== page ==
When Decisions Matter.


Zoning Hearings: Making Your Case

For a variety of reasons, a property owner, or prospective property owner, may find themselves in a zoning hearing to apply for permission to do something to or with their property. Depending on the type of application, these hearings either take place in front of the Zoning Hearing Board or the governing body (e.g., the Board of Supervisors) in the local municipality where the property lies. Often, applicants misunderstand the purpose of the hearing, thinking that they must simply go to the hearing and ask for permission to do what they want to do. While this may work on occasion, the applicant should be doing much more than just asking for permission. Applicants need to understand how to meet their burden of proof; that is, proving that they deserve permission from the municipality. This burden can be met by knowing the criteria that needs to be established and building a complete record before the hearing body.

In Pennsylvania, land use is governed in part by the Municipalities Planning Code (“MPC”), which governs how municipalities can regulate zoning, as well as how the hearing should be conducted. The MPC dictates how a municipality’s zoning ordinance can regulate land use in the various districts designated by the municipality’s zoning map. While some uses may be permitted by right, the zoning ordinance will set forth the minimum, required criteria that must be met for certain types of uses. One common scenario where minimum criteria is set forth by the zoning ordinance is when a type of use is permissible only by “special exception” or “conditional use.” Another reason that property owners need to apply for a specific type of use is if the property owner requires a variance from the zoning ordinance in order to use their property as desired. In these three scenarios, the burden of proof is on the applicant to show the hearing body (either the Zoning Hearing Board or the governing body, depending on the type of application) how the applicant will meet each of the criteria in the ordinance, or in the case of variances, how the applicant suffers an unnecessary hardship due to the condition of the property, and why the applicant cannot reasonably use the property without a variance.

The applicant should be familiar with the specific terms set forth in the zoning ordinance for what the applicant is trying to achieve. The applicant should then be prepared to testify, under oath, as to how the applicant will comply with or satisfy each of the criteria in the ordinance if the applicant is applying for a conditional use or special exception. If the applicant is applying for a variance, the applicant must be prepared to demonstrate how they will suffer an unnecessary hardship and why they cannot reasonably use their property without the variance (among other criteria). By providing as much detail as possible as to how the criteria in the ordinance will be met through the applicant’s testimony, written plans, photographs, and in some cases, the testimony of experts, the applicant can build a record before the hearing body to persuade the decision-maker that they have met the burden of proof.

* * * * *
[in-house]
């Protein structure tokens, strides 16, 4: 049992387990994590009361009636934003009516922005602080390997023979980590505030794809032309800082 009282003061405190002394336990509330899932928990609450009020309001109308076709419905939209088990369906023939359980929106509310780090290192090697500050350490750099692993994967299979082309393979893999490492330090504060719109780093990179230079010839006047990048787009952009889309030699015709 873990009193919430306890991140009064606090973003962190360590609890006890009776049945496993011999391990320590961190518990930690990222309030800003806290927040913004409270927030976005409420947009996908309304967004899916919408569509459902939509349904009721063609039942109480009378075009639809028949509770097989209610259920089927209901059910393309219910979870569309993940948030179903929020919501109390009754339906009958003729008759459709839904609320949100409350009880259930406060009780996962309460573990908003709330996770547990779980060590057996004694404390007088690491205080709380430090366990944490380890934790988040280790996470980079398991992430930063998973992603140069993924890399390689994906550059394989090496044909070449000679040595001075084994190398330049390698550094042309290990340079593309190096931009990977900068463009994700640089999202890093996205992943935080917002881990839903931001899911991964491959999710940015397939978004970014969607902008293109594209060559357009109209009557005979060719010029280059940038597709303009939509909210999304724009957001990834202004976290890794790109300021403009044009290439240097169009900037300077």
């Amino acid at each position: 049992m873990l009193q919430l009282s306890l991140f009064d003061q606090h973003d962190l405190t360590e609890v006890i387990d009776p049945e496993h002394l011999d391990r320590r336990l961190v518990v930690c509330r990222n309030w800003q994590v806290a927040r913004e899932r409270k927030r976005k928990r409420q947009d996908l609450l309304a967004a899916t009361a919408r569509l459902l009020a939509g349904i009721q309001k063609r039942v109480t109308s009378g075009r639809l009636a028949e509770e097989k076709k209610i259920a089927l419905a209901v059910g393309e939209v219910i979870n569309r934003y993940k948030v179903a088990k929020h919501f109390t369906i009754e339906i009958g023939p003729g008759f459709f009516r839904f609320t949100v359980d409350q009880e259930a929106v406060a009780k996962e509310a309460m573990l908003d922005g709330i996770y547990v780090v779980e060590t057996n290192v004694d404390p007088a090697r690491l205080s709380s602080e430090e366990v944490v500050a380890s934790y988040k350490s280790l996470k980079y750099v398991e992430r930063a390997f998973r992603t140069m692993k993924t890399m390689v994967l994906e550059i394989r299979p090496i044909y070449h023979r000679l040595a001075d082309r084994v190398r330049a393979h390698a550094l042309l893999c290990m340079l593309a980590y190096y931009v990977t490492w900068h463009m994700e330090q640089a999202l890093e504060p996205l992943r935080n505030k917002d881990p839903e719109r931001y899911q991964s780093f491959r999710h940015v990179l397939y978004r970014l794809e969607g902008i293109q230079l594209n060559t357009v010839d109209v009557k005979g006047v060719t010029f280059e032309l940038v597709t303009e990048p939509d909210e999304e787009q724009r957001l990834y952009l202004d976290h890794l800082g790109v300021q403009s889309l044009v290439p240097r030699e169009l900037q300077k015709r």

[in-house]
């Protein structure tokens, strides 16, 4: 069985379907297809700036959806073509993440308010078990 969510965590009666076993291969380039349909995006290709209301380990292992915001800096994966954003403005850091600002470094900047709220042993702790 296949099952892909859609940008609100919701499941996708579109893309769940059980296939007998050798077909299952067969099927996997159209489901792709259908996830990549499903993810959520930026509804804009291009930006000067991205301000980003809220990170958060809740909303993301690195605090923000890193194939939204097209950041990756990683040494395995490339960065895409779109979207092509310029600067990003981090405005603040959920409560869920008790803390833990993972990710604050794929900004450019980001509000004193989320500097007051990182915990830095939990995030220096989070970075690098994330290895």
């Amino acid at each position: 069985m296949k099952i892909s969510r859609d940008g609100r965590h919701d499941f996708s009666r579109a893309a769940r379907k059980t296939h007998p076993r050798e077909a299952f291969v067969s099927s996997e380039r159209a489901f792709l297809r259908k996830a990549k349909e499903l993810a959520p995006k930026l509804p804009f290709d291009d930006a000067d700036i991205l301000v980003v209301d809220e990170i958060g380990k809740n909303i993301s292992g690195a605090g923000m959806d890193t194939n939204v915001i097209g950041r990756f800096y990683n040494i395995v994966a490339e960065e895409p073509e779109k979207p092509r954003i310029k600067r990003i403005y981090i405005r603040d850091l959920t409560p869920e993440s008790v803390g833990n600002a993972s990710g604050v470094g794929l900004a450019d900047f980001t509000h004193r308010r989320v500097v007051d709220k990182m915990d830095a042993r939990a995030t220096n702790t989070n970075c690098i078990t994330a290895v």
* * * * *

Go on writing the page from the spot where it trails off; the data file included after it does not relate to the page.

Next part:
Building a detailed, favorable record is not just important for the hearing body to make its decision, however. If the decision of the hearing body is appealed to the courts by the applicant or a neighbor or neighbors who object to the proposed use, the record made before the hearing body is generally the only information the court can rely upon when rendering a decision to uphold or overturn the decision. As such, the applicant should be doubly concerned when building their record that they are satisfying their burden of proof; not only must the applicant convince the hearing body, but also potentially the court in the event an appeal is filed.

The Real Estate Group at Stock and Leader has unique depth of knowledge when representing land owners and developers in front of municipal hearing bodies because many of the Stock and Leader Real Estate Attorneys have experience representing municipalities in such hearings. As a result, we thoroughly understand the burden of proof that applicants face and can leverage our depth of knowledge in your favor. Please do not hesitate to contact an attorney in our Real Estate Group if you need to appear before a municipality in a zoning hearing.

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